Los Angeles high school student dies in apparent overdose from fentanyl-laced pills | los Angeles

A teenage girl at a Hollywood high school died on Tuesday and another was hospitalized, after taking what police believe were counterfeit pills filled with fentanyl.

The incident, which is being investigated as a homicide by Los Angeles police, comes as federal officials announced new national counts of overdose deaths, showing nearly 200 people in the US are dying each day due to overdoses of fentanyl and other synthetic opioids.

Since 2019 the US has seen a huge surge in teen overdose deaths, as a flood of counterfeit pills, which look like normal oxycodone, Percocet or Xanax tablets but actually contain fentanyl, have hit the black market.

Police said officers were called to Bernstein high school in Hollywood on Tuesday evening after a parent went to the school to find a student who had not come home as expected.

The parent found the girl experiencing overdose symptoms, authorities said. That teen alerted the parent that her friend was also having trouble. When the parent and a school employee entered the women’s bathroom they found the second teen unresponsive, called 911 and tried to revive her, according to police. Emergency responders pronounced the student dead at the scene. The other teen was hospitalized and is in a stable condition.

Investigators said the victims apparently purchased what they believed were Percocet pills in a nearby park. Police noted that emergency crews responded to several other overdose calls in the same area, believed to be other high school students.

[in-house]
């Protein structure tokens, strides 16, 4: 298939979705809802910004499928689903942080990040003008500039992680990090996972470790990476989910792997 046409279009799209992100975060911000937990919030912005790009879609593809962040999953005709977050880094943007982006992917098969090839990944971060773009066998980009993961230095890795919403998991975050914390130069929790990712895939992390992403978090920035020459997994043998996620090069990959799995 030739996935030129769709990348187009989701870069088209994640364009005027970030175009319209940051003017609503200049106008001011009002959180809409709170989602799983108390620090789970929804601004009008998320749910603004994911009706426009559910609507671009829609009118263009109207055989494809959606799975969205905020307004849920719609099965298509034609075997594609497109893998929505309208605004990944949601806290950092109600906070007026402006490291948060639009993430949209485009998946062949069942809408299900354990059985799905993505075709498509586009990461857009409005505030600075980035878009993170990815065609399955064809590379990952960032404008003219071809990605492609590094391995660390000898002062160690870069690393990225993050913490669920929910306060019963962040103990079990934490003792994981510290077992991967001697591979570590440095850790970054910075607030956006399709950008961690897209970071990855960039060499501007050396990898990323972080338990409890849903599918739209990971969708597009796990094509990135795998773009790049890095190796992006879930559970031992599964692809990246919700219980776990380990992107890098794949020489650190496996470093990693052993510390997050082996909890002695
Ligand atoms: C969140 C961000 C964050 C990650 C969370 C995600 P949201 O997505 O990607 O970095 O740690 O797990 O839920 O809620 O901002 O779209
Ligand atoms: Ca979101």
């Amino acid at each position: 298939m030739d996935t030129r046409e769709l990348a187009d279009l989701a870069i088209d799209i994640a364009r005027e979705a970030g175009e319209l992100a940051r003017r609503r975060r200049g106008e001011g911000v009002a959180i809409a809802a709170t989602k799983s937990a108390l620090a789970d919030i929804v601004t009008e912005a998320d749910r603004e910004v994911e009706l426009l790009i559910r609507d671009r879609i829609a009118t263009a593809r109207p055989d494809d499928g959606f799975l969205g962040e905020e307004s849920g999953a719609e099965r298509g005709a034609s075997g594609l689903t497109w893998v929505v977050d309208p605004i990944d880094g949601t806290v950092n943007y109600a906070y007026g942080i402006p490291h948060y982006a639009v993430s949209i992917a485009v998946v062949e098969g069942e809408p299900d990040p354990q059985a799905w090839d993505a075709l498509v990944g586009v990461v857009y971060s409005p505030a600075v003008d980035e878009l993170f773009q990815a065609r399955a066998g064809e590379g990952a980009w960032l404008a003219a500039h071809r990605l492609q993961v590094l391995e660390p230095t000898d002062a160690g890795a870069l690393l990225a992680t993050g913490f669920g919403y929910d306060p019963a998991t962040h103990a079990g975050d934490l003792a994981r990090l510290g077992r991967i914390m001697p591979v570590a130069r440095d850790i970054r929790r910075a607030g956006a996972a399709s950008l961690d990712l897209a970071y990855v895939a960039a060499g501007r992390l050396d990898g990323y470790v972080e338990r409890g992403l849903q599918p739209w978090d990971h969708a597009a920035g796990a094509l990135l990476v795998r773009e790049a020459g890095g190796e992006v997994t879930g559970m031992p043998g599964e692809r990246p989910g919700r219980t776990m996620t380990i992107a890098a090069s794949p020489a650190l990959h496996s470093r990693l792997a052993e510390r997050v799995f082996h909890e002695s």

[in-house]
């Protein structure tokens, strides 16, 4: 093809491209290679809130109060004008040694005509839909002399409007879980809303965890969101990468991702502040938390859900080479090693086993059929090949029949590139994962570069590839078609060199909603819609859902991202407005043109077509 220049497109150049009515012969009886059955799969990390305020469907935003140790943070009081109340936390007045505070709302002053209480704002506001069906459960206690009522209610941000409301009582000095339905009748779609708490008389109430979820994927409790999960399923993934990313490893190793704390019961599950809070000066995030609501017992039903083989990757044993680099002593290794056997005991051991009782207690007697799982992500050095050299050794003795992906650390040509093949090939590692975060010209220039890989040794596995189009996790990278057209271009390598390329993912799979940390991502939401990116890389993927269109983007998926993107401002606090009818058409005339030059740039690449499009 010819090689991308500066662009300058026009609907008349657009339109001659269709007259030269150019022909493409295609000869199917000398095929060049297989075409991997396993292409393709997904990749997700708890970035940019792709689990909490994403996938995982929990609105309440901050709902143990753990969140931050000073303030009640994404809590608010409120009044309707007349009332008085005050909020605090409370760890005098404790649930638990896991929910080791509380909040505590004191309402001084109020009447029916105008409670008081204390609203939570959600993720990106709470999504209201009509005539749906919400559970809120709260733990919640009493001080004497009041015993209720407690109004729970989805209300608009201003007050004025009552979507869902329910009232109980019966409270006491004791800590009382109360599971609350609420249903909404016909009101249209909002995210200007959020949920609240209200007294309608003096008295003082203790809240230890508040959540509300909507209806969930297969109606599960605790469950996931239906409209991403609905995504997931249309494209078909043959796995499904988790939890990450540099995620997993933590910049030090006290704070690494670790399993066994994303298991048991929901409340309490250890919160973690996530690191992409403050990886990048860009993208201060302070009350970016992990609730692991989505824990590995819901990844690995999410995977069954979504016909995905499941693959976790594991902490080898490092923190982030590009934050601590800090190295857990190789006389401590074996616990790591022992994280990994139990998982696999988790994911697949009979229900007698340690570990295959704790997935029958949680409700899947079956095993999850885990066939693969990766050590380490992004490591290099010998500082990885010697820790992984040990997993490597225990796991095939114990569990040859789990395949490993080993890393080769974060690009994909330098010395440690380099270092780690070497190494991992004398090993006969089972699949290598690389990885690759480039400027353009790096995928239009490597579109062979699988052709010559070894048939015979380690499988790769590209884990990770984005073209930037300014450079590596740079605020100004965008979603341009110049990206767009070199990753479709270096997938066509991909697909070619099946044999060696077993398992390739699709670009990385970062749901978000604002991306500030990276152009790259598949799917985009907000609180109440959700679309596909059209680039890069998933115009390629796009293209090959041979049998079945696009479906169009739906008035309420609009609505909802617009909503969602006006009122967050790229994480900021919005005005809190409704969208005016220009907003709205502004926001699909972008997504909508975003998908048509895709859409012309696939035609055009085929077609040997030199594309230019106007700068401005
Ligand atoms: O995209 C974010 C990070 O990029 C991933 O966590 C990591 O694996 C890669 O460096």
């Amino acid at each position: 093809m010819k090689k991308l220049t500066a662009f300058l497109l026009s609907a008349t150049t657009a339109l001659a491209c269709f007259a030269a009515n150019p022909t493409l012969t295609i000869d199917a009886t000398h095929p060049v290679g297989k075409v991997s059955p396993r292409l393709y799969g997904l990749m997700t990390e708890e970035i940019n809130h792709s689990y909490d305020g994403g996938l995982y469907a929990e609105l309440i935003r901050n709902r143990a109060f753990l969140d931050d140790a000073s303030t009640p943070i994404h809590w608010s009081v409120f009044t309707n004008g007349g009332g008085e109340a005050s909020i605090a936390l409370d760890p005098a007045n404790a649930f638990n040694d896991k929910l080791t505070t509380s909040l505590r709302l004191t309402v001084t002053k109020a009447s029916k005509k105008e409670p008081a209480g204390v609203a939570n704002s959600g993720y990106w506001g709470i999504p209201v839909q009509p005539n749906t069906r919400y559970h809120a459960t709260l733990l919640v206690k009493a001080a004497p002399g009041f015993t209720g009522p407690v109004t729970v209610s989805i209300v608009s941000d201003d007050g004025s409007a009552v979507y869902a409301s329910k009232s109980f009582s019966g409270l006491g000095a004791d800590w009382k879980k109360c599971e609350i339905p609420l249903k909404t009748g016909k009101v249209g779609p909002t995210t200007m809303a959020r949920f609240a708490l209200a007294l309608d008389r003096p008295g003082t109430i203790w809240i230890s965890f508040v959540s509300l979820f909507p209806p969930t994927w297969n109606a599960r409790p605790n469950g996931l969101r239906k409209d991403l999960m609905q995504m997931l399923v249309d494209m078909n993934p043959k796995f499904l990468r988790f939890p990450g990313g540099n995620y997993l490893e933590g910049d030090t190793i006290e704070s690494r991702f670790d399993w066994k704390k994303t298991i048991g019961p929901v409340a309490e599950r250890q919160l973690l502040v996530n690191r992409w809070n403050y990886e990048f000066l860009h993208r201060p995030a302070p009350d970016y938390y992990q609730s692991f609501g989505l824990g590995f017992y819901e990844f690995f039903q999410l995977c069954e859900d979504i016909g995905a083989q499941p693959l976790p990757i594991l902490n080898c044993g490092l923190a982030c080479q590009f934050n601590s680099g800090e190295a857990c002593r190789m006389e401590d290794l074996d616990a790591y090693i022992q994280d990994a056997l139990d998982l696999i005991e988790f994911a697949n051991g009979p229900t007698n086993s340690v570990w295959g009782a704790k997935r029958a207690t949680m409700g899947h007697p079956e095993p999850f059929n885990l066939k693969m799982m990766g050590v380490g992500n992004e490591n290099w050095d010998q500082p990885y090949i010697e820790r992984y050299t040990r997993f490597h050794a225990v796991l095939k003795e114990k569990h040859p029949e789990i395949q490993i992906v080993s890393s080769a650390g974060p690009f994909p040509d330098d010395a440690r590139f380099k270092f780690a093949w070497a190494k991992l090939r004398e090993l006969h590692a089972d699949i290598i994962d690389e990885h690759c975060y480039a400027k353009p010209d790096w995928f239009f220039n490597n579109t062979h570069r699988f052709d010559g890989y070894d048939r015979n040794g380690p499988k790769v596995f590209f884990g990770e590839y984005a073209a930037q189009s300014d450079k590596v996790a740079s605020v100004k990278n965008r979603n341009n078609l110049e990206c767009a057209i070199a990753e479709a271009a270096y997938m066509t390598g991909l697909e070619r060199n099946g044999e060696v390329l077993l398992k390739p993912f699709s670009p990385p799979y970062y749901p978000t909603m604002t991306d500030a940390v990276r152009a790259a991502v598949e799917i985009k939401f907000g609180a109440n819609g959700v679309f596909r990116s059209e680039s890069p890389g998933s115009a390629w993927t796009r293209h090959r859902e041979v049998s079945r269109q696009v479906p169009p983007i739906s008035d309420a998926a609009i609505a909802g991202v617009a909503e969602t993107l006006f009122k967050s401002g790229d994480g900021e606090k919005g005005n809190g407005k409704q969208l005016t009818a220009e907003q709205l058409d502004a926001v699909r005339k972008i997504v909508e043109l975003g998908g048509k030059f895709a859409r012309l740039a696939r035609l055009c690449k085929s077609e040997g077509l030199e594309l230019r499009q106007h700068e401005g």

Fentanyl is a synthetic opioid so potent that one counterfeit pill can prove fatal. Vast quantities of these fake pills are being smuggled into the US and are circulating in the illicit drug market, meaning that teens often ingest the deadly drug unknowingly.

The 108,174 drug overdoses reported by the CDC on Wednesday in new statistics for the 12 months ending in April 2022 were a slight decrease from a month earlier. Yet drug deaths are still near the highest levels ever recorded, with synthetic opioids including fentanyl being by far the nation’s most deadly drugs.

Overdose deaths involving synthetic opioids more than doubled since 2019 and now make up about 67 percent of overdose deaths.

“The data released by the CDC today continue to show signs of hope as overdose deaths have decreased from last month’s data,” said Dr Rahul Gupta, director of the White House Office of National Drug Control Policy in a statement. But “we must do more to lower the number of overdoses”.

Last month, port officials in Arizona reported seizing 250,000 fentanyl pills, some of which were produced in bright rainbow colors to look just like candy. Florida’s attorney general warned the colorful pills may be designed to entice children.

Hundreds of parents of children who have died from fentanyl overdoses have organized to raise student awareness of the dangers and call on the government to take more action to stop deaths.

“We are losing our kids and all they are doing is experimenting,” northern California mother Laura Didier, whose 17-year-old died from a fake fentanyl pill in 2020, told the Guardian. “Fentanyl doesn’t even give them a chance.”

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